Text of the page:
Wednesday, October 6, 2010

One More Ride on "Carousel"

Carousel is a beautiful love story between Julie Jordan (Shirley Jones) and Billy Bigelow (Gordon McCrae) filmed in 1956. This story is about Billy asking for permission to be sent down from his level of heaven (where he is in charge of shining the stars) for one day to try to make amends for the mistakes he made in life to his wife and friends and to see his child he never got to meet. Julie Jordan works in a local factory in town and meets bad boy Billy at a carousel where he is the barker. Eventually, Julie and him get married but Billy's bad habit leave him without a job and forced to live with Julie's cousin Nettie. When Julie tells Billy that she is pregnant, he feels he has to clean up his act but instead chooses crime to do this which ultimately gets him killed. His one day return is emotional, forgiving and heartbreaking and I've probably seen it 50+ times.

I remember snuggling up on the bed with my sister Sheila and watching this movie with her in her girly, pink room decorated with parasols. Even as a little girl I remember crying when Billy dies and even understanding the plot, though it was a bit morbid and unethical at times. I was always scared when it came to a very distinctly different ballet scene where the story was reenacted through dance.

This movie was very impressionable and watching it again made me realize a few things about the reality of the movie as well as personality traits in myself. Watching it later in life, and now, I realized the ballet scene was retelling the story in ballet form but was very odd and I can see why it upset me when I was young. The movie still makes me cry but I can understand more of the complexity of the plot. In the movie, Billy actually hits Julie but she still loves him and forgives him, though he can't forgive himself. This is the reason he is in heaven shining stars - it is punishment.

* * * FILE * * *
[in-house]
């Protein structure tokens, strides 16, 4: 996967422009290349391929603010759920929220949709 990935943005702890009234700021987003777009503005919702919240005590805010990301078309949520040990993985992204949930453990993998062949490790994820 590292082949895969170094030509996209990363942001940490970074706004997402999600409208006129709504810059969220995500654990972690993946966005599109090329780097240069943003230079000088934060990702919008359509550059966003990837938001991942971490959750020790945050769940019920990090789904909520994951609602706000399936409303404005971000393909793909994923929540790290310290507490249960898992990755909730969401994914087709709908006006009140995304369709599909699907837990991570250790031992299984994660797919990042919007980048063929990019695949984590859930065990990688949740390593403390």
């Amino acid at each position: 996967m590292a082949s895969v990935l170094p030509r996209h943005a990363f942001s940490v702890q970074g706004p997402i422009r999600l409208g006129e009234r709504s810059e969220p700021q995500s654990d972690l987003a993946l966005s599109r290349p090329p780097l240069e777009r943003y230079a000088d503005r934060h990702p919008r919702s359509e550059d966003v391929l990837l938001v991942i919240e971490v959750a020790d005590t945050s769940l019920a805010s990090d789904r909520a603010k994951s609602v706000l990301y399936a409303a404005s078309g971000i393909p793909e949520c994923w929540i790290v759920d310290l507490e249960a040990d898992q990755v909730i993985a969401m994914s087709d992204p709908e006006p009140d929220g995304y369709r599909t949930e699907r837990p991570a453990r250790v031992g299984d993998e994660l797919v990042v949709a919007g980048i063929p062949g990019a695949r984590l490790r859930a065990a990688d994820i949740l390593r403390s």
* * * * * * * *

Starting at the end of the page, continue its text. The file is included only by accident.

Singing one of my favorites, "You'll Never Walk Alone", after Billy dies
One of the few scenes where Billy breaks down his tough exterior for Julie
Now, although I do not understand how domestic abuse relates to my life, I can say that this type of bad boy persona is exactly the kind of men I know I will marry. I was brought up under a subconscious impression that showed men should not show their feelings - that it is a sign of weakness - and that this kind of difficult and non-outward love was the norm. I may not agree that this is how it should be but I can't deny that this is the kind of man I have been set up for...and my parent's relationship was quite similar. My mom would be all over my dad and my dad would coil in hilarious rebellion but, though my dad could not show his love outwardly my parent's relationship was stronger than oak. 

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